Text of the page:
She is the fairies' midwife ; and the comes
Being but heavy, I will bear the light. (dance. In shape no bigger than an agat itone

Mer. Nay, gentle Ronieo, we must have you On the fore-finger of an alderman,
Rom. Not I, believe me : you have dancing - Drawn with a team of little atornies 10

Athu'art men's noses as they lie atleep : Vith nimble fules; I have a soul of lead, Her waggon-Ipokes made of long (pinners' legs; so takes me to the ground, I cannot move. The cover, of the wings of grishoppers ;

Mer. You are a lover ; borrow Cupid's wings, The traces, of the smallest spider's web; And foar with them above a common bound. The collars, of the moonthine's traty beams :

Rom. I am too sore enpearced with his thaft, Her whip, of cricket's bone ; the lath, cita: o foar with his light feathers; and fo bound, Her waggoner, a small grey-corted gnat, : cannot bound a pitch above dull woe :

Not half 10 big as a round little worm Vnder love: heavy burden do I fmk.

Prick'd from the lazy finger of a maid: Mer. And, to fink in it, should you burden love? Her chariot is an empty hazel-out, 200 great oppreilion fır a tender thing. Made by the joiner squirrel, or old gruh,

Rom. Is love a tendir thing? it is too rough, Time out of mind the fairies' coat h-m.kers. Coo rude, too boitticus; and it pricks like thorn. And in this state the gallops night by night Mer. Ii love be rough with you, be rough with Through lovers' brains, and then diey dream: lore;

love :

(it-ght: Prick love for pricking, and you beat love down. On courtiers' knees, that dream on cortie Give me a case to put niy vitage in ;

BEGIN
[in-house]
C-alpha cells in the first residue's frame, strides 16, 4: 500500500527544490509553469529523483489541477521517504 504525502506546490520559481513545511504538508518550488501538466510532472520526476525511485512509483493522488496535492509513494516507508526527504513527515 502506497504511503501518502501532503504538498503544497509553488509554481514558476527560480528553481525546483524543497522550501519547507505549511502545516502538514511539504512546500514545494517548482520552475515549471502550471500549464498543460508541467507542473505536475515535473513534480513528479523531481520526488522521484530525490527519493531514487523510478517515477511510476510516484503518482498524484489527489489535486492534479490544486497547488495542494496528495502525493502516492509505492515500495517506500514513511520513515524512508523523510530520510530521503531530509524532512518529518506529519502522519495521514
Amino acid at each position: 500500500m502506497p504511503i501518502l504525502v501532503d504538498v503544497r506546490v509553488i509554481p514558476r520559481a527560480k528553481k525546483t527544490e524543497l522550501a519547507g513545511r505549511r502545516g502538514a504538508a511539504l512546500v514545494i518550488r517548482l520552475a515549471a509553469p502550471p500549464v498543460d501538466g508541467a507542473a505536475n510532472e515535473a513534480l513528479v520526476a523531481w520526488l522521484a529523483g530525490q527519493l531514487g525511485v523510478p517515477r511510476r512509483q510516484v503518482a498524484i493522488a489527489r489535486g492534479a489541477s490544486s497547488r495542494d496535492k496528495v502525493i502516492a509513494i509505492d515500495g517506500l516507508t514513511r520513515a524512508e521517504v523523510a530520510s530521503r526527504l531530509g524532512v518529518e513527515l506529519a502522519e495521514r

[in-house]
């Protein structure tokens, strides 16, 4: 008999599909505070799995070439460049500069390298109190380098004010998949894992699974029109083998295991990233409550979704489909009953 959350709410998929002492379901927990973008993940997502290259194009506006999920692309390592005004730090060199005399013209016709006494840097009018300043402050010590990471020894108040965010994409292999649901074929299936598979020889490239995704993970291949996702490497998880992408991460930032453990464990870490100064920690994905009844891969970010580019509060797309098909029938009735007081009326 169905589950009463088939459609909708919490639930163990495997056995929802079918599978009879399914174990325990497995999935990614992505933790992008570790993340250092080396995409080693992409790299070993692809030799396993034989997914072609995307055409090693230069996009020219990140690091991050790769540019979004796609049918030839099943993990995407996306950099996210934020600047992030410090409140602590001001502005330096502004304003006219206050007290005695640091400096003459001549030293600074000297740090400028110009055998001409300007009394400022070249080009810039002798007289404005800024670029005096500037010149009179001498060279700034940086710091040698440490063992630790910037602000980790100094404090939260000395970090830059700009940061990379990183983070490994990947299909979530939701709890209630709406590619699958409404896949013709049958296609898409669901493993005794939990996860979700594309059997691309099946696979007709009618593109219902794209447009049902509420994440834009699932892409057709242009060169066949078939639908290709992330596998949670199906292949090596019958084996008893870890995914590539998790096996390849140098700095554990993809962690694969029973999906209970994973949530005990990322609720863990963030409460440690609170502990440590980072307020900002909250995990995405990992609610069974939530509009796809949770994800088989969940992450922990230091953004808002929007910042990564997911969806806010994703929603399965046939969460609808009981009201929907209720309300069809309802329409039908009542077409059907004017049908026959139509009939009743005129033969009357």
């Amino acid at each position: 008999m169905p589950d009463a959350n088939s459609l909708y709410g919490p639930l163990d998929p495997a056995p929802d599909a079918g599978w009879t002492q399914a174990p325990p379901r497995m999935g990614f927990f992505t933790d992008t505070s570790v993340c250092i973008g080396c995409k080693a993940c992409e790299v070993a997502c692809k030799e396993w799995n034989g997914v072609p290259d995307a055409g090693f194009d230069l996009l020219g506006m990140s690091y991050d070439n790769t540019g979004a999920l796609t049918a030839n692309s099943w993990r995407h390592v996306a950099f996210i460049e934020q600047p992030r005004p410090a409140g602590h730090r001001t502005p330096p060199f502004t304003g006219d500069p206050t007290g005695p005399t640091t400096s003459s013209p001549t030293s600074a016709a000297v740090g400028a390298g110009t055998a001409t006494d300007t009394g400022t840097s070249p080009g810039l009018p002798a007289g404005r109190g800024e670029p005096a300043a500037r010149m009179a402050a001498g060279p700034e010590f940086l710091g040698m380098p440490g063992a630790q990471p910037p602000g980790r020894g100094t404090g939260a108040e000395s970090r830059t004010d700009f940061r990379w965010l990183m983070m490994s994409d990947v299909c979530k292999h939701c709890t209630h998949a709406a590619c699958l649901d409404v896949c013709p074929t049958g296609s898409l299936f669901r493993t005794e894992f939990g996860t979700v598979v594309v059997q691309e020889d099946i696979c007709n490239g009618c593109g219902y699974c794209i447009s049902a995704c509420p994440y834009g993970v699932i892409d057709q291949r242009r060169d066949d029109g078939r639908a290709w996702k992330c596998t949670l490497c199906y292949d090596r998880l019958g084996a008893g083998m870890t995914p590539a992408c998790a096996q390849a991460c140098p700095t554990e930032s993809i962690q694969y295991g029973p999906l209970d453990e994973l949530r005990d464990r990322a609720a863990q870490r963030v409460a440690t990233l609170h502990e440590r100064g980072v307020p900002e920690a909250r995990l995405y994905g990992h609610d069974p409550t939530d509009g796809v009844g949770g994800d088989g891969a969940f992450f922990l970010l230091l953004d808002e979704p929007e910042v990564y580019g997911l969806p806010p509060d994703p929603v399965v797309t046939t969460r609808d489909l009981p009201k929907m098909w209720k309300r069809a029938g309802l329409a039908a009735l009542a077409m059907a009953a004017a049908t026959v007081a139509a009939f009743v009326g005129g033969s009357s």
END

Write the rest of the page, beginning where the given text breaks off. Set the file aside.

O'er lawyers' fingers, who straight dream on fees :

[Putting on a mask. O'er ladies' lips, who straight on kisses creat; Avisor for a visor !What care 1,

Which oft the angry Mab with bluiters plagues, Whiat curious eye doth quote 4 deformities? Because their breaths with sweet-meats tain:ced are. Here are the beetle-brows thall bluth for me. Sometime she gallops o'er a courtier's nole,

Ben. Come, knock, and enter ; and no fooner in, And then dreams be of smelling out a fuit: But every man hetake him to his legs.

And sometime comes the with a tithe-pig's tad, Rom. A torch for me ; let wantons, light of Tickling a parson's nose as a' lies asleep, heart,

Then dreams he of another benefice : rickle the senseless rushes with their heels 5; Sometime she driveth o'er a soldier's neck, For I am proverbid with a grandire pbrale, And then dreams he of cutting foreign throats,

i It was a custoin observed by those who came uninvited to a masquerade, wi ha desire to conceal themselves for the lake of intrigue, or to enjoy the greater freedom of conversation, to preface ther Entry on these occasions by some speech in praise of the beauty of the ladies, or the gencrotity of the Entertainer; and to the prolixity of such introductions we believe Romeo is made to allude. :52 note 7, p. 957.